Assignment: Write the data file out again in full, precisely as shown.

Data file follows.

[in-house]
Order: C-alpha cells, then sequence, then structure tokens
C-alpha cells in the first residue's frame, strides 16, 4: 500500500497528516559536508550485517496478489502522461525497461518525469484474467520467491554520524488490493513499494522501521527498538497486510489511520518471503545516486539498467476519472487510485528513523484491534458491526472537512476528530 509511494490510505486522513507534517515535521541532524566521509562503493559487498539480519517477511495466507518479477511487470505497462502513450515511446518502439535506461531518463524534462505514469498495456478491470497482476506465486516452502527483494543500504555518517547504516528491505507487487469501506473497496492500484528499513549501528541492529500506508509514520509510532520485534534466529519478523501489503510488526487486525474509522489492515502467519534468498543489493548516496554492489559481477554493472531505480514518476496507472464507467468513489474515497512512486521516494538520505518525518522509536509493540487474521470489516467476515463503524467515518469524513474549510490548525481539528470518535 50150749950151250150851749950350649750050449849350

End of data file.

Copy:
[in-house]
Order: C-alpha cells, then sequence, then structure tokens
C-alpha cells in the first residue's frame, strides 16, 4: 500500500497528516559536508550485517496478489502522461525497461518525469484474467520467491554520524488490493513499494522501521527498538497486510489511520518471503545516486539498467476519472487510485528513523484491534458491526472537512476528530 509511494490510505486522513507534517515535521541532524566521509562503493559487498539480519517477511495466507518479477511487470505497462502513450515511446518502439535506461531518463524534462505514469498495456478491470497482476506465486516452502527483494543500504555518517547504516528491505507487487469501506473497496492500484528499513549501528541492529500506508509514520509510532520485534534466529519478523501489503510488526487486525474509522489492515502467519534468498543489493548516496554492489559481477554493472531505480514518476496507472464507467468513489474515497512512486521516494538520505518525518522509536509493540487474521470489516467476515463503524467515518469524513474549510490548525481539528470518535 50150749950151250150851749950350649750050449849350